Hades: You win. The kid is trickier than I thought.
  • Parental Bonus: It's DISNEY.
    (Glass case next to Zeus's throne holding Thunderbolts): "In Case of Insurgency Break Glass" (also a Continuity Nod)
  • Plucky Comic Relief: Icarus was included to make and do zany things for laughs.
  • Pragmatic Villainy: Hades' is further shown in the crossover with Aladdin. Here Hades doesn't take it personally when Aladdin first defeats Pain and Panic. Needless to say Jafar was shocked:
    Jafar: That's it? Aladdin humiliated you! Don't you want your revenge?
    Hades: How about I rule the cosmos first, and then I'll take it?
  • Psychoactive Powers: Electra summons the Furies when angry... usually when someone disagrees with her anti-establishment views.
  • Real Men Wear Pink: "Hercules and The Muse Of Dance" has Hercules learn ballet. He enjoys it, but he has to prove its usefulness in combat before Phil lets him dance in the recital.
  • Rebellious Spirit: Electra is very anti-establishment, but Zeus only knows exactly what that is or what her real issues with it are (she and the kids like her are a Take That at Goths). All we know is she's happy they get detention, hates heroes as "enforcers of the established order" and can command Furies to appear whenever she's mad, leading them to attack those who annoy her.
  • Riddling Sphinx: The Sphinx is a quizmaster, voiced by game show host Wink Martindale. His riddle was "What does a man do standing up, a woman sitting down, and a dog on three legs?" The answer is shake hands.note 
  • Sadly Mythtaken: Aside from the usual stuff, a number of gods that weren't in the movie make appearances some using their Roman names (Bacchus, who was Dionysus in Greece, and Cupid, who was Eros). In particular the god Trivia stands out, presented here as a god of useless knowledge, where Trivia was actually the Roman name for the goddess Hecate, who makes a separate appearance of her own in the series. The only thing they got right was that he was the god of where three roads meet, which is among Hecate's schticks. As for the issue of the title character's name, this got inverted when they managed to sneak in the name Herakles during one episode.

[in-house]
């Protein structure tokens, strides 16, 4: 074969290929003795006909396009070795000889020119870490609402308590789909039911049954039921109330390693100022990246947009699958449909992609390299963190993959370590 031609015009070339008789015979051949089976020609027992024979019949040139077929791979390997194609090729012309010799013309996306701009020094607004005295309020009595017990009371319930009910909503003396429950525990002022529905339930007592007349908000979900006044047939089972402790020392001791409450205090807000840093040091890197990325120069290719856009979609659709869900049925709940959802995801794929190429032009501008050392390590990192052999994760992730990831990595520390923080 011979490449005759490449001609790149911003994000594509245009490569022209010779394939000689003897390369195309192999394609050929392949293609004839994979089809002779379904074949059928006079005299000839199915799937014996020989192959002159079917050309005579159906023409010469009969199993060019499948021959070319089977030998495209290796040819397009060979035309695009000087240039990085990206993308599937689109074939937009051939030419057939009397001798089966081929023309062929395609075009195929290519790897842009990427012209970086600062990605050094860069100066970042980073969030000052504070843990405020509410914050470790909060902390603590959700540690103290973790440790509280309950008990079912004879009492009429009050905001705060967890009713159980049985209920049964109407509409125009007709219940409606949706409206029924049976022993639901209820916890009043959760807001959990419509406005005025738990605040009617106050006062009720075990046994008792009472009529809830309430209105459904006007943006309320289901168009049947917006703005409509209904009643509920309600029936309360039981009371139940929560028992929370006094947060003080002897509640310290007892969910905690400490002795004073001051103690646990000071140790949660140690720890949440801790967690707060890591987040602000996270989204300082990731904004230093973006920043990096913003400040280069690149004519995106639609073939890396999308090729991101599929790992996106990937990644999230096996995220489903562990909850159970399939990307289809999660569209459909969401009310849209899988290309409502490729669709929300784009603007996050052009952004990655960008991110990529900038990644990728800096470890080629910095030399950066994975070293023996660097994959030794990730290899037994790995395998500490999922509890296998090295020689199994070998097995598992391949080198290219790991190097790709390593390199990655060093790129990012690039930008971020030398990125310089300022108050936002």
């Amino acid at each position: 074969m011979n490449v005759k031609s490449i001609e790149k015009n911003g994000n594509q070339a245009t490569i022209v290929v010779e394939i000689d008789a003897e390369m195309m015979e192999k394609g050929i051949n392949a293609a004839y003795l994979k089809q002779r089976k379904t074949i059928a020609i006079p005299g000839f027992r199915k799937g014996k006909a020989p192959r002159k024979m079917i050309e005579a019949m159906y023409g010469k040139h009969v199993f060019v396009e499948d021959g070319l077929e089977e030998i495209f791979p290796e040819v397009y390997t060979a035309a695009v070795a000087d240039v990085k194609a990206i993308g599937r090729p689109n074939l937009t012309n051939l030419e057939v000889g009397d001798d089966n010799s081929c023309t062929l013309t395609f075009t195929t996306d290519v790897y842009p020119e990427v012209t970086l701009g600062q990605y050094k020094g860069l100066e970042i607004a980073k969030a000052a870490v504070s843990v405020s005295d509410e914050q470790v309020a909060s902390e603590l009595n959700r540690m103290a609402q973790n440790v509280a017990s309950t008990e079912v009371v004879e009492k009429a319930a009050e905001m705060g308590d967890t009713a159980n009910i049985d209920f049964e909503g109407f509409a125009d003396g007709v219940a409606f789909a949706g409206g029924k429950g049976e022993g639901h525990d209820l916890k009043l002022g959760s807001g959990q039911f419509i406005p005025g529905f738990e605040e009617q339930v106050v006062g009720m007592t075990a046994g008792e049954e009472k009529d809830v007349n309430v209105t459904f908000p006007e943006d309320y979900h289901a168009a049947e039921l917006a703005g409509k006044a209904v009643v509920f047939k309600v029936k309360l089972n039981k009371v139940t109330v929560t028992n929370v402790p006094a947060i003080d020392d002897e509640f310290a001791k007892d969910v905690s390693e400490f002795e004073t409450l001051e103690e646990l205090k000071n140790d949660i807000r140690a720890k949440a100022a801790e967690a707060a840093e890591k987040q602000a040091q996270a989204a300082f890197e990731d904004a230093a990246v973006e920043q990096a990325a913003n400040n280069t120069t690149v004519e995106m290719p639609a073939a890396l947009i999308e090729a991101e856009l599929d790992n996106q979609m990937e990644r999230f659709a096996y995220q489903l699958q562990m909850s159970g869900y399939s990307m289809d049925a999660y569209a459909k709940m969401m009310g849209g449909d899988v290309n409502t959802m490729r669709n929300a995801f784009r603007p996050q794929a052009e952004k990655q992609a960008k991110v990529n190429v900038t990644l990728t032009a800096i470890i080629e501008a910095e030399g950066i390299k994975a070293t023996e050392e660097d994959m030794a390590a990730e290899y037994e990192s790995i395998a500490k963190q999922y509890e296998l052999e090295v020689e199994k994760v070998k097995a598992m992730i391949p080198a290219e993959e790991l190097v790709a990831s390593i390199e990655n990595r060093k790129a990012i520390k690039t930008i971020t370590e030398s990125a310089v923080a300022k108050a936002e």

• Screams Like a Little Girl: Adonis may be a jerk, but he's such a sissy, that he actually screams like a girl.
  • Seduction-Proof Marriage: In the crossover with Aladdin: The Series Phil begins flirting with Princess Jasmine. She cuts him off with a curt "I'm married", and he apologizes.
  • Self-Fulfilling Prophecy: "Hercules and the Big Kiss" has Cassandra end up having to kiss Icarus awake. He was put into the magical sleep because of her efforts to avert a vision that showed her kissing him.
  • Series Continuity Error: